Professor Allen performs bronchoscopy procedures at St Andrews War Memorial Hospital and Wesley Day Surgery.
If you have a bronchoscopy booked you will need to arrive at the hospital no later than 1 hour prior to the procedure. You will need to have fasted (NIL by mouth) for at least 8 hours prior. This includes water. Please discuss the taking of your usual medications with Professor Allen.
Remember to bring any Xrays, scans or CT results as Professor Allen will need them during the procedure.
Dr Allen uses a soft, thin bendable tube (bronchoscope) to look at the voice box and bronchial tubes in the lung. This is to find the cause of lung problems you may have. Small samples of tissue and cells may be removed and sent for tests.
Your nose and throat may be sprayed with a local anaesthetic to make them numb. You may be given a sedative drug by injection in a vein to make you feel more comfortable. Sometimes you will not remember having the bronchoscopy because of the sedative. The bronchoscope will be passed through the mouth or nose down through the voice box into the air tubes in the lungs. More local anaesthetic is used to numb the air tubes. The bronchoscope does not stop your normal breathing. You may cough but this normally settles once the local anaesthetic takes effect. The procedure usually takes between 10 and 30 minutes.
Professor Allen has an anaesthetist to assist him who administers a short acting general anaesthetic.
If samples are taken, they are sent to Pathology for tests. It may take a few days before we get a result.
Bronchoscopy is simple and very safe. It is unlikely to cause problems unless you have serious heart or lung problems. Major or life-threatening complications are very unlikely- about 1 in 300 patients having a bronchoscopy. It always depends on how sick the patient is in the beginning.
- Fever. This may happen after broncho-alveolar lavage and is treated with paracetamol (Panadol). Rarely, you may get an infection
- Asthma-like reactions: The bronchi can be narrowed due to irritation by the procedure. This is usually prevented by premedication with nebulised a bronchodilator such as Ventolin.
- Collapsed lung (Pneumothorax) A small hole in the surface of the lung can happen after a trans-bronchial lung biopsy for up to 1 in 20 people. Air then leaks from the lung, causing the lung to collapse. The lung may come back up itself, but for 1 in 2 people who get a collapsed lung a tube has to be put through the skin into the chest. This removes the air from around the lung and may need a longer hospital stay. Rarely this can happen up to 24 hours after trans-bronchial biopsy or bronchial brushing’s.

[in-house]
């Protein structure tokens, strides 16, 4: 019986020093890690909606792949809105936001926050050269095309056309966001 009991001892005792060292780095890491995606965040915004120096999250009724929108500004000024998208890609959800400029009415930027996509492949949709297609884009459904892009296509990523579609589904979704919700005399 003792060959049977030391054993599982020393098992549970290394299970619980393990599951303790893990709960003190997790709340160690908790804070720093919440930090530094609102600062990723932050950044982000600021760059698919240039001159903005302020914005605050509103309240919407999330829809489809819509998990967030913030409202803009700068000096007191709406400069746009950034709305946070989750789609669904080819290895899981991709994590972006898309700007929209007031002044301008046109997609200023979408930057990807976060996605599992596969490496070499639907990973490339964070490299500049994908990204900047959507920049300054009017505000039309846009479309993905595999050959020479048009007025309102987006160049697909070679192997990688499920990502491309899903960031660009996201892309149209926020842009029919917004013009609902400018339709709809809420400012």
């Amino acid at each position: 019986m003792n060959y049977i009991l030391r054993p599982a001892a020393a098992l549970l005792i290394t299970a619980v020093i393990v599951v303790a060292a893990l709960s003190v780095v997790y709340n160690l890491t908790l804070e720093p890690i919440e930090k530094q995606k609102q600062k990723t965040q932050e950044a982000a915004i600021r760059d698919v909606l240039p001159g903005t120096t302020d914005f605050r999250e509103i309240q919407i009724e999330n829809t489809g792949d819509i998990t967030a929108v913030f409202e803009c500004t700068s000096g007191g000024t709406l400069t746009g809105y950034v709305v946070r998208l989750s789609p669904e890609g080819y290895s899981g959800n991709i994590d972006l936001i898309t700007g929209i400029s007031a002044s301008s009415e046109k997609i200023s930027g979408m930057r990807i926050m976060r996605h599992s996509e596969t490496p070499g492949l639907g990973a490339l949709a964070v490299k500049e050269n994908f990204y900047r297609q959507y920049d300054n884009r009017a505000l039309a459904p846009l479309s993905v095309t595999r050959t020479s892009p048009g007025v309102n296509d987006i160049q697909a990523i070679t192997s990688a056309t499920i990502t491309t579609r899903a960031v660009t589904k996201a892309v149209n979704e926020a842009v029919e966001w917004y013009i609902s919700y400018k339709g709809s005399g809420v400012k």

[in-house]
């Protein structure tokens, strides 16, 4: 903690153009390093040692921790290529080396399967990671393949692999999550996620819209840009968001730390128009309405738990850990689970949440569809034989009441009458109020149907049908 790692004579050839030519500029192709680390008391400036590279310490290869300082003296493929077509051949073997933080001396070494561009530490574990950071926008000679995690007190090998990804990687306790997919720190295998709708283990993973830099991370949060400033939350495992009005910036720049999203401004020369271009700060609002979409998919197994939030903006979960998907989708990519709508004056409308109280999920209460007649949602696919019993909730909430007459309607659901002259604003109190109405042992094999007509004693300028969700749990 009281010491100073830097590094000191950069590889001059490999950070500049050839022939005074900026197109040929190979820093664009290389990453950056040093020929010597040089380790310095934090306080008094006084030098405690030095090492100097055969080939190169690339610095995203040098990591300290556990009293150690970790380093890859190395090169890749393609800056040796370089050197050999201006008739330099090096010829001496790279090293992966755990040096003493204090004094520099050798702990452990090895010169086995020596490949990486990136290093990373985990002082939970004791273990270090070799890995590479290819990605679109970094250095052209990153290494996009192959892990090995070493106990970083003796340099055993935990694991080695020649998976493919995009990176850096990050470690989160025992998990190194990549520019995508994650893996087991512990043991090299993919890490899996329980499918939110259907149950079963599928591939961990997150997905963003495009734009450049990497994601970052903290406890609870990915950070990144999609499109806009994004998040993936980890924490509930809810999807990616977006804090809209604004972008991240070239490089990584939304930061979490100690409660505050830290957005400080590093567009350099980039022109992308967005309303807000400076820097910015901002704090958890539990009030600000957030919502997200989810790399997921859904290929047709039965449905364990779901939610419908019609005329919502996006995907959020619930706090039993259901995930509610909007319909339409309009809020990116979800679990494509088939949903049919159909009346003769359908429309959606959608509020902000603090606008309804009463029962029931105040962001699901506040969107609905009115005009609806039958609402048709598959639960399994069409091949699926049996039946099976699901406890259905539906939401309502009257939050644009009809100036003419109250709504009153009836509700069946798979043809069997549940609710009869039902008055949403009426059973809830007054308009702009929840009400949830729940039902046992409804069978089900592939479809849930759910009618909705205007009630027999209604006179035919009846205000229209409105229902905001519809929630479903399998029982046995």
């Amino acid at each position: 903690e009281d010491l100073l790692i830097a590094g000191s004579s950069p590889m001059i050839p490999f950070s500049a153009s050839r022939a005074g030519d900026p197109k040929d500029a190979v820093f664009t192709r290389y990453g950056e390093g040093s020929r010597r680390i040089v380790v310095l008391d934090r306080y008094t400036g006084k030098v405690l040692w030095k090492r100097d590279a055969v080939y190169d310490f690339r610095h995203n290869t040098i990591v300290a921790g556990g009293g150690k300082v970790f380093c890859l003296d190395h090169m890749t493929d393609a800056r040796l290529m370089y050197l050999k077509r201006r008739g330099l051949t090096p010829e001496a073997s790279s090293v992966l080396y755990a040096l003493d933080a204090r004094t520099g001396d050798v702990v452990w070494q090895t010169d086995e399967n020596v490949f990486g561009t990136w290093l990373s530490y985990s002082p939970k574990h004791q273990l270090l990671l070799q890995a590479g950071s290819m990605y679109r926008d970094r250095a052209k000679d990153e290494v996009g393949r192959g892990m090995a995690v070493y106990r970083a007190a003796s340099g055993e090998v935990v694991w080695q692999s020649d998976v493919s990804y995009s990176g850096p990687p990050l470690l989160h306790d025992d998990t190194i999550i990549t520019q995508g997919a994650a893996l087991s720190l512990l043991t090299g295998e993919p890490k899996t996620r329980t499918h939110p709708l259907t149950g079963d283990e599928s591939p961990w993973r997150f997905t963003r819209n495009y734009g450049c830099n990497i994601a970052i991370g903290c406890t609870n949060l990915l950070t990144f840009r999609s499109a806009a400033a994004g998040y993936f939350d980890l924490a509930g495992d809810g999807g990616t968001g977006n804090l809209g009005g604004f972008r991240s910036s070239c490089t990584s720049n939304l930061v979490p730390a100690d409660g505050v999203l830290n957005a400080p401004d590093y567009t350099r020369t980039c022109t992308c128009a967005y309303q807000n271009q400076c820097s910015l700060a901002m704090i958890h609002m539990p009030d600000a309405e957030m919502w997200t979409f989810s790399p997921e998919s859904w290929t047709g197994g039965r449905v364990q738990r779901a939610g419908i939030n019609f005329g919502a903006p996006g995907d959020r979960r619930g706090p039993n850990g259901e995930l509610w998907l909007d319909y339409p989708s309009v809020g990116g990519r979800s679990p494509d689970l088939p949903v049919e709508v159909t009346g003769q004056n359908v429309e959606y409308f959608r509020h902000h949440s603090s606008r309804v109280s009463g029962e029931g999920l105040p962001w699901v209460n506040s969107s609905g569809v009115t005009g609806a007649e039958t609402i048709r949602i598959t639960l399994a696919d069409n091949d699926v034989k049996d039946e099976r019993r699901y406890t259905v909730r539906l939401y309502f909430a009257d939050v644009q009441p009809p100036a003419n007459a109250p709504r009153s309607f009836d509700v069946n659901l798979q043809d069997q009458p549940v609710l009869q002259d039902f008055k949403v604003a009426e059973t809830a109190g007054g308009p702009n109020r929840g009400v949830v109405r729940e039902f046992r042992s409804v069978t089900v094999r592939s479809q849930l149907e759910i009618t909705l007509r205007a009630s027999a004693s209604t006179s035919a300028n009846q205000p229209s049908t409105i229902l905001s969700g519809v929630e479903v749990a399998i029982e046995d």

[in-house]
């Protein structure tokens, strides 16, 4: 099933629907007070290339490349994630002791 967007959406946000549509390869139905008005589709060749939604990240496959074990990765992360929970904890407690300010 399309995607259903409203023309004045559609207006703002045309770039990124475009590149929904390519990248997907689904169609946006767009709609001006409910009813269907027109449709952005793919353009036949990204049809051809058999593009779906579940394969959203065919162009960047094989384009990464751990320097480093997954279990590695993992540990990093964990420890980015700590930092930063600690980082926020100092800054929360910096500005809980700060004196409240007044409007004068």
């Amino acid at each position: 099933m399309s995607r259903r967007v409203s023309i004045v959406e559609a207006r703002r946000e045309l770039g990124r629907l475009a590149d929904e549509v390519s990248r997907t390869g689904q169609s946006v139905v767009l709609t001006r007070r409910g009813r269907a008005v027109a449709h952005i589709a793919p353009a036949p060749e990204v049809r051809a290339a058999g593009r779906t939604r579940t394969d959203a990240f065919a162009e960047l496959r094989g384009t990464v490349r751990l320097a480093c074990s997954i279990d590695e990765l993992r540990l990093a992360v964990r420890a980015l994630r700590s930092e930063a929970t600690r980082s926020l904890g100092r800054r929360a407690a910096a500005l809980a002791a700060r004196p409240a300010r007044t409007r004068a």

- Heart problems Bronchoscopy can cause abnormal cardiac rhythms such as atrial fibrillation.
- Bleeding This can happen after biopsies. Normally it is only minor and settles quickly. If the bronchoscopy is passed through the nose then bleeding from the nose may occur. Severe bleeding is rare and is more common in transbronchial biopsies. Bleeding is more common if you have been taking Warfarin, aspirin or drugs for arthritis or back pain. Ask your doctor if and when you should stop taking such drugs.
- Reactions to sedation or local anaesthetic. This can include vomiting and rare allergic reactions.
- Narrowing of vocal cords (laryngospasm) This is usually short lived and rarely a problem.
- Low oxygen levels (Hypoxemia) During the test your oxygen levels are measured and you may be given oxygen.
- Death is extremely rare – about 1 in 2,500 patients.
Dr Allen is a private billing specialist and will charge a fee, payable in full prior the procedure. After the procedure, you will receive a receipt in the post to which you may make a health fund/Medicare claim. Your private health insurance will cover all or part of this fee, depending on your level of cover.
The hospital and anaesthetist charge separately and again, depending on your level of cover, your out of pocket expenses will vary. You will need to quote the following item numbers when making a health fund enquiry about the hospital fees:
- 41892 Basic Bronchoscopy (day bed, theatre & instruments)
- 41898 Complicated Bronchoscopy (day bed, theatre & instruments)
- 60506 Pathology
You will need to recover from the procedure in the hospital for 2-4 hours, and may have a chest x-ray to make sure your lung has not collapsed if you have had a trans-bronchial lung biopsy or bronchial brushing’s. If you have been given drugs for sedation or a general anaesthetic for your safety you should:
- Be taken home by a responsible adult
- Must not drive a car or motorcycle (this is against the law), operate machinery or drink alcohol for 24 hours after the procedure.
- You should not make any important decisions or sign any contracts within 24 hours after the procedure.
- If you are elderly or frail you may need a responsible adult to care for you that day/night. Ask Professor Allen if this applies to you.
In the 12 hours following the test you may:
- Cough up small amounts of blood
- Have a fever
- Feel sick
- Have a sore throat and hoarse voice.
Contact Professor Allen or the hospital if you have:
- A fever that does not go away
- More than a tablespoon of blood when you cough
Contact Professor Allen or hospital IMMEDIATELY IF YOU HAVE:
- Shortness of breath
- Chest pain
- If you coughed up more than a quarter of a cupful of blood
- Have passed out or fainted.
On the day of your procedure, you must be taken home by a responsible adult and will not be able to work for the rest of the day.